Expert: Difficult political situation in France requires president’s proactivity
12 January 2019. PenzaNews. Tense internal political situation in France requires President Emanuel Macron to take action to restore his own power. This opinion was expressed by Andrew Hammond, an associate at LSE IDEAS at the London School of Economics, in his article “Macron needs to rediscover his ‘A’ game” published in a number of foreign media.
“A new poll suggests that 75 percent of French people are unhappy with the way President Emmanuel Macron is running the country. This underlines the fact that he has been weakened by the so-called ‘yellow vest’ demonstrations, and the key question in 2019 will be whether he can recover some of his formerly sky-high political popularity,” the article says.
According to the author, the answer matters not only to France but also Europe and the world at large.
“Macron has emerged as perhaps the most authoritative defender of the liberal international order during his short period in office. Indeed, the French president and his US counterpart Donald Trump currently embody, more than any other democratic leaders, the present ‘battle’ in international relations between an apparently rising populist tide and the liberal center ground. It is a conflict that will continue to play out in 2019,” Andrew Hammond says.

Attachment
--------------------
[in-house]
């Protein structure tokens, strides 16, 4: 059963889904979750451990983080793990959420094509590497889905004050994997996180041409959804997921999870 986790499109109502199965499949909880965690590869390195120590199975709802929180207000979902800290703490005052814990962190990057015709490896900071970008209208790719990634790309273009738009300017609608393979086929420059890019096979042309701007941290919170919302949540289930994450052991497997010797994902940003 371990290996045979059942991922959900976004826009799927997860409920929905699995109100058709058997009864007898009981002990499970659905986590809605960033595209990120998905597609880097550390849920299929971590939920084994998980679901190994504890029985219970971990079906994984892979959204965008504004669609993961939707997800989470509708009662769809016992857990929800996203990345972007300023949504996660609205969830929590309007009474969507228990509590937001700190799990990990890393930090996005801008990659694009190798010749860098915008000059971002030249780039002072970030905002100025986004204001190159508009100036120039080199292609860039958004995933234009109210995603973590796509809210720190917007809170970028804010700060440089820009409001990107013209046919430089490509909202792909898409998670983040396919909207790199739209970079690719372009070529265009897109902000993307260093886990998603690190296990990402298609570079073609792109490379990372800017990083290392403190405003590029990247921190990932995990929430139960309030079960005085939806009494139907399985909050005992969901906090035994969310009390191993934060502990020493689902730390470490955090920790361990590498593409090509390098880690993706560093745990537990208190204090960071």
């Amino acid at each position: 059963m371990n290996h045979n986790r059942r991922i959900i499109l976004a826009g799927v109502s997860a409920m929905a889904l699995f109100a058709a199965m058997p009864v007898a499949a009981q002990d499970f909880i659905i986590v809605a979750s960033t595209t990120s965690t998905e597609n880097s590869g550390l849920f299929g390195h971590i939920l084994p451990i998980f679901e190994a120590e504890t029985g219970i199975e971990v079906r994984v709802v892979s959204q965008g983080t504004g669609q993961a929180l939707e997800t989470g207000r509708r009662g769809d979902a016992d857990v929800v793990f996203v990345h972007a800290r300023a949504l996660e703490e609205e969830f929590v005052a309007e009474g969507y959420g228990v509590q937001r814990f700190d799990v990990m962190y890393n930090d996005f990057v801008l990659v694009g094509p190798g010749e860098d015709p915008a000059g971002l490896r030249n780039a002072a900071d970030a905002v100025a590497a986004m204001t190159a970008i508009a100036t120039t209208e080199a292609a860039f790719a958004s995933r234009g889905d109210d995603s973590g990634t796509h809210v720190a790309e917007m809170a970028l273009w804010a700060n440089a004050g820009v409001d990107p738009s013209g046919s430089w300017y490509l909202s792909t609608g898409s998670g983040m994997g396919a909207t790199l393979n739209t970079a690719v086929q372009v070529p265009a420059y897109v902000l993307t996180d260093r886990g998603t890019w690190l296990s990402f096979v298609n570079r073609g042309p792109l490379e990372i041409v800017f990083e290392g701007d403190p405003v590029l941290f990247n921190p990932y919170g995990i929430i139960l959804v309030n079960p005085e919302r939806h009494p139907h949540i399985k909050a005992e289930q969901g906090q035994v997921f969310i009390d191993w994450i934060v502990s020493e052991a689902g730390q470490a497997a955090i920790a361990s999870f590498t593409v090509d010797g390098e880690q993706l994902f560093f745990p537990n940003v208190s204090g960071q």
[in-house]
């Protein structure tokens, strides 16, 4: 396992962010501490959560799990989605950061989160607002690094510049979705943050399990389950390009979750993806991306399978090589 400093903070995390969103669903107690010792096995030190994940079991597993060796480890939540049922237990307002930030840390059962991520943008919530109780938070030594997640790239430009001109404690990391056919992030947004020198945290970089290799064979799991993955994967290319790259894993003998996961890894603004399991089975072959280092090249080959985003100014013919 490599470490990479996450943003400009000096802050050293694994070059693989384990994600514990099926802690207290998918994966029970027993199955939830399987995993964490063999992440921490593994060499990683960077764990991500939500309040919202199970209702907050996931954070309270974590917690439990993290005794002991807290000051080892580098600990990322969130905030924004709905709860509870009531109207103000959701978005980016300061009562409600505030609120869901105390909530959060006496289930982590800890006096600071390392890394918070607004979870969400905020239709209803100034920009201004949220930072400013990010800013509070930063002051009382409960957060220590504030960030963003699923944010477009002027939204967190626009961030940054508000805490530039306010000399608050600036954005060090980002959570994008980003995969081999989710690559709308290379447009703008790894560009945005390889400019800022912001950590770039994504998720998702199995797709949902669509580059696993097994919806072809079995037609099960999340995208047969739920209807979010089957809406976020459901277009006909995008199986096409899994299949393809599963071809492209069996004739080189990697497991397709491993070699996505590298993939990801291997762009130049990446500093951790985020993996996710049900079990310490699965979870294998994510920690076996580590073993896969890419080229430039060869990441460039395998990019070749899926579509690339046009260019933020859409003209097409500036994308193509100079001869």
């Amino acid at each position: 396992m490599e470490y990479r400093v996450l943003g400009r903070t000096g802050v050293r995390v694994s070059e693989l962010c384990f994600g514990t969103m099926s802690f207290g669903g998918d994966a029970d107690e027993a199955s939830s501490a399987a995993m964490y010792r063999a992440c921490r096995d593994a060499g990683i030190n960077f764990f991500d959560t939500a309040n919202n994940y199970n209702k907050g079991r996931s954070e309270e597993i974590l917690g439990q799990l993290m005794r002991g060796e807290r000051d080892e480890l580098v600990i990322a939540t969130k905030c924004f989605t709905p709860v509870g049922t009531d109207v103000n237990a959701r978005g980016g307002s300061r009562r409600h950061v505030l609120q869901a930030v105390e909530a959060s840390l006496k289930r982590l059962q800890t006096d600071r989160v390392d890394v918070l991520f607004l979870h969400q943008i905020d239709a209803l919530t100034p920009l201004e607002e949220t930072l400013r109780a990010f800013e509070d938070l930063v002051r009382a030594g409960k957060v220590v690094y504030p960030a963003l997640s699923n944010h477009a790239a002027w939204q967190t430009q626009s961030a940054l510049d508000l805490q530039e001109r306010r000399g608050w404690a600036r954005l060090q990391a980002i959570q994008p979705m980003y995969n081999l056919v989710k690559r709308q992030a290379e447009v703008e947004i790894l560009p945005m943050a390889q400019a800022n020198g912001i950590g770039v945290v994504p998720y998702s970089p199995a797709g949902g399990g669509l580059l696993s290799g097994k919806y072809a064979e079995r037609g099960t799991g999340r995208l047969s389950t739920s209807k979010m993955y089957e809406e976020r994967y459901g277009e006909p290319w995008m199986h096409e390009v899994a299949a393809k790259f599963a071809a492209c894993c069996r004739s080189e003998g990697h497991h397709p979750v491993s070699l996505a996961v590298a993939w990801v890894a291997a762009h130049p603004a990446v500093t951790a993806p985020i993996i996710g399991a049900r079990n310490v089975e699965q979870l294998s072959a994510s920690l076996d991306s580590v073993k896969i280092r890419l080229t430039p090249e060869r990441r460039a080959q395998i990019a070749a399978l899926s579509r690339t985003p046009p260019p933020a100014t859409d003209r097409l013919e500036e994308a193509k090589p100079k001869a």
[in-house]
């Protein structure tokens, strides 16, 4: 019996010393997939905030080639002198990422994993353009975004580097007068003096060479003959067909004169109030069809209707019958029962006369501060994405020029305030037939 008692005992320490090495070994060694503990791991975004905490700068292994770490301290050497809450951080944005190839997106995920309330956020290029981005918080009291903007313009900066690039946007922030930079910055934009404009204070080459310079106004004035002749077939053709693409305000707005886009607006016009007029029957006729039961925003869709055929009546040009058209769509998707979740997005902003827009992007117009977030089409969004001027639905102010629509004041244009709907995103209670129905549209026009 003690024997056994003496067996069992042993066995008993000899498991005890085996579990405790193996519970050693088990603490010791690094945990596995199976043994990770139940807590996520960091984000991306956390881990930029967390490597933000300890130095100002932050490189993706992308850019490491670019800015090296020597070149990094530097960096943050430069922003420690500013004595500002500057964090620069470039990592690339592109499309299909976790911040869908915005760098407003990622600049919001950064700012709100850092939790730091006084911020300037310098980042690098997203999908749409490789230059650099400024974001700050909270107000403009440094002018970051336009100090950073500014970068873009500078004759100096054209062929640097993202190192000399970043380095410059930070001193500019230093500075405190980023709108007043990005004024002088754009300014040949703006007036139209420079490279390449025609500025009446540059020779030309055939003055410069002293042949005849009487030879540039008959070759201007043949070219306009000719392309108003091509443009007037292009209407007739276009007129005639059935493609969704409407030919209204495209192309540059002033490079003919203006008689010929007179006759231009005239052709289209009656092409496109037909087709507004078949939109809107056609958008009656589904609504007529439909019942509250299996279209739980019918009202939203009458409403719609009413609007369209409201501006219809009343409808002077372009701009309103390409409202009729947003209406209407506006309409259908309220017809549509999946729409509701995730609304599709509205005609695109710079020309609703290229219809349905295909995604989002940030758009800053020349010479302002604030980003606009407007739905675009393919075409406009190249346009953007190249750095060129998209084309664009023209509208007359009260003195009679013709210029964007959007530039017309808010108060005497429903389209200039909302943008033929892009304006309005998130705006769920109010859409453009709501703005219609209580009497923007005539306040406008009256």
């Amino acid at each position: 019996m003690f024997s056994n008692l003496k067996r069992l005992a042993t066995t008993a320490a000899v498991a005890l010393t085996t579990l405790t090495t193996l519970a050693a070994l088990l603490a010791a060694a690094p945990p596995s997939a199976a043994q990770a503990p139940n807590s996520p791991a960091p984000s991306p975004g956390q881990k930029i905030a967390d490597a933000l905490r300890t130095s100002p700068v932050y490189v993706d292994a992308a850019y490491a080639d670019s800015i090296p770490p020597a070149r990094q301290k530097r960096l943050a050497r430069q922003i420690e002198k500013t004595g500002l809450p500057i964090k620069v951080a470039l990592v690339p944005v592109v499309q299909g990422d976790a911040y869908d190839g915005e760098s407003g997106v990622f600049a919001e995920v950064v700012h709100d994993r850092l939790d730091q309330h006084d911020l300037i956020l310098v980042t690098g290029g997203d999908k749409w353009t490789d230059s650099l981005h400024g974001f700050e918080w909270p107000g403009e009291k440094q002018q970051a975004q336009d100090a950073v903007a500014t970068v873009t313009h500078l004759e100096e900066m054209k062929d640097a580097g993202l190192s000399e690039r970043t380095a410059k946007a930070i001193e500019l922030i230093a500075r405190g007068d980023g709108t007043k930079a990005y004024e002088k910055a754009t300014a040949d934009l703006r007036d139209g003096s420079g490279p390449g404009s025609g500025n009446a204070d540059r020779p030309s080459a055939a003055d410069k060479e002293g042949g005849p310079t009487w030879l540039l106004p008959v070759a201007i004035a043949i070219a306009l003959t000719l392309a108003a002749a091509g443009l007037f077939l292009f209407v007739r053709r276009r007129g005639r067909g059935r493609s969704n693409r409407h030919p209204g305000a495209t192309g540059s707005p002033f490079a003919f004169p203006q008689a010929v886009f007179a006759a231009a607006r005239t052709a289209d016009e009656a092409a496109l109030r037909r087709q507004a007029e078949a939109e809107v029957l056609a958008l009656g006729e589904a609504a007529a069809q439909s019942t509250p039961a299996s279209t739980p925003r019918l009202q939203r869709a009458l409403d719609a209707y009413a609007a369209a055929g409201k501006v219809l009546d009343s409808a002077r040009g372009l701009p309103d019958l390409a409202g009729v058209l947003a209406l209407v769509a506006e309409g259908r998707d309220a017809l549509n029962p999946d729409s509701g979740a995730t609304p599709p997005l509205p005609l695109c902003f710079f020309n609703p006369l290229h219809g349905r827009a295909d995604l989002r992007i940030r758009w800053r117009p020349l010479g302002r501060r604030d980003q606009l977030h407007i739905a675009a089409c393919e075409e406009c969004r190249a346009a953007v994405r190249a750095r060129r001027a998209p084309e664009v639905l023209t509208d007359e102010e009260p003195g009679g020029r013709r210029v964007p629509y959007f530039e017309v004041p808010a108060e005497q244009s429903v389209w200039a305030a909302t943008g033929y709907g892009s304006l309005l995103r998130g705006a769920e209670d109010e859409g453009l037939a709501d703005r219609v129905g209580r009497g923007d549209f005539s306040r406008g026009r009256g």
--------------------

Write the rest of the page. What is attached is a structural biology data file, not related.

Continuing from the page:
In his opinion, the results of the presidential elections in France in 2017 represent a momentous turn for center-ground politics in Europe.
“Macron’s victory against Trump’s preferred far-right National Front candidate Marine Le Pen was so striking because it defied the march of populism in numerous countries that had caused parties of the left and center ground sometimes to take a political battering,” the expert believes.
However, from his point of view, much will depend on the actions taken in the economic sphere.
“From the perspective of French domestic politics, a critical question for Macron in 2019 will be whether the yellow vest protests have extinguished his program of economic reforms. These changes were thrown into doubt after the president announced in December that he had backtracked on a fuel tax hike and gave billions of pounds in aid in an attempt to end several weeks of protests,” Andrew Hammond reminds.
“In his New Year address, Macron said that the reforms will continue, while admitting that his government ‘can do better’ at improving the lives of citizens across the nation,” the analyst says.
Yet, many yellow vest protesters are still angry and continue to call for president to leave office, he says.
“Last week’s poll compares bleakly for Macron with one from April 2018 when ‘only’ 59 percent of those surveyed were unhappy with the government. The most recent poll also found that the top priority for the French populace is finding ways to boost consumer purchasing power,” the author notes.
In his opinion, the poll, and the continuing protests, underline the volatility of the political mood in France which, ironically, helped propel Macron’s meteoric rise to power in 2017.